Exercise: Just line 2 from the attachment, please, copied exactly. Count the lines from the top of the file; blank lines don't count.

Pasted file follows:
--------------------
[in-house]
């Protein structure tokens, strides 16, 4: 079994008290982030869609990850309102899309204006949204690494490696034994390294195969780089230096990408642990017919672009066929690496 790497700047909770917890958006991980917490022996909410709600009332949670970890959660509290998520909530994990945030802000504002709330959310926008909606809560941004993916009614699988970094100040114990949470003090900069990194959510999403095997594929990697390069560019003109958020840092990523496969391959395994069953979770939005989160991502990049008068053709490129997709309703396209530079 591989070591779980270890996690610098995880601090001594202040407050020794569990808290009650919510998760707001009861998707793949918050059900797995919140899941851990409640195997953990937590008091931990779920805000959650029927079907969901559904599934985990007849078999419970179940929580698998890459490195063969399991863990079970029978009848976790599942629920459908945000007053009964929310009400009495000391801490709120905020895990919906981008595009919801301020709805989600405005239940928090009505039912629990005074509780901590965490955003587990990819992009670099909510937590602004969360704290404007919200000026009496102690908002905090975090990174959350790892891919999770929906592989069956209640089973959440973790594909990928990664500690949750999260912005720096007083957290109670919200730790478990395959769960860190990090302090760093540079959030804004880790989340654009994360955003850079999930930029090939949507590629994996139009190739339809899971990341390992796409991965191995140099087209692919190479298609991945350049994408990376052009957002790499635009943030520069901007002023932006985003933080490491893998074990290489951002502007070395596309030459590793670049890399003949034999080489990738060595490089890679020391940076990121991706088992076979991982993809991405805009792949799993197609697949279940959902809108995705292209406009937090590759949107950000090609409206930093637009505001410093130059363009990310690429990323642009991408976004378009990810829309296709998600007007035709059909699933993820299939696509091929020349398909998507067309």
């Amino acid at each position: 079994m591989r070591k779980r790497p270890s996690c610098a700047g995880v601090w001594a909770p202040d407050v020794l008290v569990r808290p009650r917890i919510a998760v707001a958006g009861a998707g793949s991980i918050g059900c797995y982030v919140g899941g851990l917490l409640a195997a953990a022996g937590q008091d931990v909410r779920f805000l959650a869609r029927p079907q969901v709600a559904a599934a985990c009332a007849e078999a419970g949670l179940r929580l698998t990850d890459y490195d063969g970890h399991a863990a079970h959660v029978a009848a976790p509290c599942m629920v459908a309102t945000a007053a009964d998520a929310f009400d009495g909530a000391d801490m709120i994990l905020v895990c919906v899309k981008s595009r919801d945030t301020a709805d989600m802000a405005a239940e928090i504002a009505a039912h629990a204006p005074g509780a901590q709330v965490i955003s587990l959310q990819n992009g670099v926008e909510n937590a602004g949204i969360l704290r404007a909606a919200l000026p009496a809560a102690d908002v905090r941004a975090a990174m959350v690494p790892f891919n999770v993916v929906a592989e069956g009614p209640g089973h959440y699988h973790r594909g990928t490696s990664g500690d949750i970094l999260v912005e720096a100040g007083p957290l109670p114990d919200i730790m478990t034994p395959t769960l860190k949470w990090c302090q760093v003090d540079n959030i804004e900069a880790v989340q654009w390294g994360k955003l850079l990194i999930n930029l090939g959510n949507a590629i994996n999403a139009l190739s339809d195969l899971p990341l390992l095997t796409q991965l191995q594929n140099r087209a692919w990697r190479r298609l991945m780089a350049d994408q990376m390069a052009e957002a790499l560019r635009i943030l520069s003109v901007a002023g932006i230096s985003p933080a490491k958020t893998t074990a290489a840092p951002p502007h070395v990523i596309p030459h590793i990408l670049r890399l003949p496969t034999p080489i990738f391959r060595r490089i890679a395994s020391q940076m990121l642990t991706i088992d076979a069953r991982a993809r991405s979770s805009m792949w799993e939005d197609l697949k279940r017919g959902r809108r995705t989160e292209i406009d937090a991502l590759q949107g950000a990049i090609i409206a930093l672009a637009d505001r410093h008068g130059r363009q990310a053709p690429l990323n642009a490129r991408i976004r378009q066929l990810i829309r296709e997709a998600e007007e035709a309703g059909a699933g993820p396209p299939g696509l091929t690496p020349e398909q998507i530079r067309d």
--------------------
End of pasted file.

């Protein structure tokens, strides 16, 4: 079994008290982030869609990850309102899309204006949204690494490696034994390294195969780089230096990408642990017919672009066929690496 790497700047909770917890958006991980917490022996909410709600009332949670970890959660509290998520909530994990945030802000504002709330959310926008909606809560941004993916009614699988970094100040114990949470003090900069990194959510999403095997594929990697390069560019003109958020840092990523496969391959395994069953979770939005989160991502990049008068053709490129997709309703396209530079 591989070591779980270890996690610098995880601090001594202040407050020794569990808290009650919510998760707001009861998707793949918050059900797995919140899941851990409640195997953990937590008091931990779920805000959650029927079907969901559904599934985990007849078999419970179940929580698998890459490195063969399991863990079970029978009848976790599942629920459908945000007053009964929310009400009495000391801490709120905020895990919906981008595009919801301020709805989600405005239940928090009505039912629990005074509780901590965490955003587990990819992009670099909510937590602004969360704290404007919200000026009496102690908002905090975090990174959350790892891919999770929906592989069956209640089973959440973790594909990928990664500690949750999260912005720096007083957290109670919200730790478990395959769960860190990090302090760093540079959030804004880790989340654009994360955003850079999930930029090939949507590629994996139009190739339809899971990341390992796409991965191995140099087209692919190479298609991945350049994408990376052009957002790499635009943030520069901007002023932006985003933080490491893998074990290489951002502007070395596309030459590793670049890399003949034999080489990738060595490089890679020391940076990121991706088992076979991982993809991405805009792949799993197609697949279940959902809108995705292209406009937090590759949107950000090609409206930093637009505001410093130059363009990310690429990323642009991408976004378009990810829309296709998600007007035709059909699933993820299939696509091929020349398909998507067309």